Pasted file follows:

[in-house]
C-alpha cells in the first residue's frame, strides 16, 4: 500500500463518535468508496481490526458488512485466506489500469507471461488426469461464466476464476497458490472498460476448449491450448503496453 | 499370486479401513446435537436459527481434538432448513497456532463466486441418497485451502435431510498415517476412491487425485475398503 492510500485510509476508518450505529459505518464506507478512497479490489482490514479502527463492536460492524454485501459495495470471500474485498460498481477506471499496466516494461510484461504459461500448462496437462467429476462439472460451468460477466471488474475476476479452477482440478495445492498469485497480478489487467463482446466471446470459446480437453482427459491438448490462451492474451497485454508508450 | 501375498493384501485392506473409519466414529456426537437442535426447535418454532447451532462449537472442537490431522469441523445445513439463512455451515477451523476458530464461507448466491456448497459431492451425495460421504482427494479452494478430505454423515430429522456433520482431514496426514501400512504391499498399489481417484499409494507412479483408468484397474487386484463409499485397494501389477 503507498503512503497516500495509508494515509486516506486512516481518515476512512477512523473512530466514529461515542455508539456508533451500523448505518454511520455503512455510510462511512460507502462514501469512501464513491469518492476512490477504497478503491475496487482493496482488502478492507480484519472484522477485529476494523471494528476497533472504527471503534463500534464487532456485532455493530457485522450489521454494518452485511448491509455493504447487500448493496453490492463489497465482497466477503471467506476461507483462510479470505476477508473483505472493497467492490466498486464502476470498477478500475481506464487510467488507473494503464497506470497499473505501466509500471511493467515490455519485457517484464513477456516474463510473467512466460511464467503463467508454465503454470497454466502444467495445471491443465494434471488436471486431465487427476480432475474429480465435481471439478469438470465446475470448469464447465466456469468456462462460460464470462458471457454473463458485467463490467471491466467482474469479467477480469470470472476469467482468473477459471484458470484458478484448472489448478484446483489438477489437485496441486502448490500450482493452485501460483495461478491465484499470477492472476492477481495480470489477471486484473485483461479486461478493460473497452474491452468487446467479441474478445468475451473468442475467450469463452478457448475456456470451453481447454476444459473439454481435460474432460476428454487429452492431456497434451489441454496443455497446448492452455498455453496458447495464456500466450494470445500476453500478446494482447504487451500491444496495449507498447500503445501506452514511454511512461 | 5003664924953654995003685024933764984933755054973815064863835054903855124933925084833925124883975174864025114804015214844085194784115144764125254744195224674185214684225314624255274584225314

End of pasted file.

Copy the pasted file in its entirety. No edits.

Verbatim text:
[in-house]
C-alpha cells in the first residue's frame, strides 16, 4: 500500500463518535468508496481490526458488512485466506489500469507471461488426469461464466476464476497458490472498460476448449491450448503496453 | 499370486479401513446435537436459527481434538432448513497456532463466486441418497485451502435431510498415517476412491487425485475398503 492510500485510509476508518450505529459505518464506507478512497479490489482490514479502527463492536460492524454485501459495495470471500474485498460498481477506471499496466516494461510484461504459461500448462496437462467429476462439472460451468460477466471488474475476476479452477482440478495445492498469485497480478489487467463482446466471446470459446480437453482427459491438448490462451492474451497485454508508450 | 501375498493384501485392506473409519466414529456426537437442535426447535418454532447451532462449537472442537490431522469441523445445513439463512455451515477451523476458530464461507448466491456448497459431492451425495460421504482427494479452494478430505454423515430429522456433520482431514496426514501400512504391499498399489481417484499409494507412479483408468484397474487386484463409499485397494501389477 503507498503512503497516500495509508494515509486516506486512516481518515476512512477512523473512530466514529461515542455508539456508533451500523448505518454511520455503512455510510462511512460507502462514501469512501464513491469518492476512490477504497478503491475496487482493496482488502478492507480484519472484522477485529476494523471494528476497533472504527471503534463500534464487532456485532455493530457485522450489521454494518452485511448491509455493504447487500448493496453490492463489497465482497466477503471467506476461507483462510479470505476477508473483505472493497467492490466498486464502476470498477478500475481506464487510467488507473494503464497506470497499473505501466509500471511493467515490455519485457517484464513477456516474463510473467512466460511464467503463467508454465503454470497454466502444467495445471491443465494434471488436471486431465487427476480432475474429480465435481471439478469438470465446475470448469464447465466456469468456462462460460464470462458471457454473463458485467463490467471491466467482474469479467477480469470470472476469467482468473477459471484458470484458478484448472489448478484446483489438477489437485496441486502448490500450482493452485501460483495461478491465484499470477492472476492477481495480470489477471486484473485483461479486461478493460473497452474491452468487446467479441474478445468475451473468442475467450469463452478457448475456456470451453481447454476444459473439454481435460474432460476428454487429452492431456497434451489441454496443455497446448492452455498455453496458447495464456500466450494470445500476453500478446494482447504487451500491444496495449507498447500503445501506452514511454511512461 | 5003664924953654995003685024933764984933755054973815064863835054903855124933925084833925124883975174864025114804015214844085194784115144764125254744195224674185214684225314624255274584225314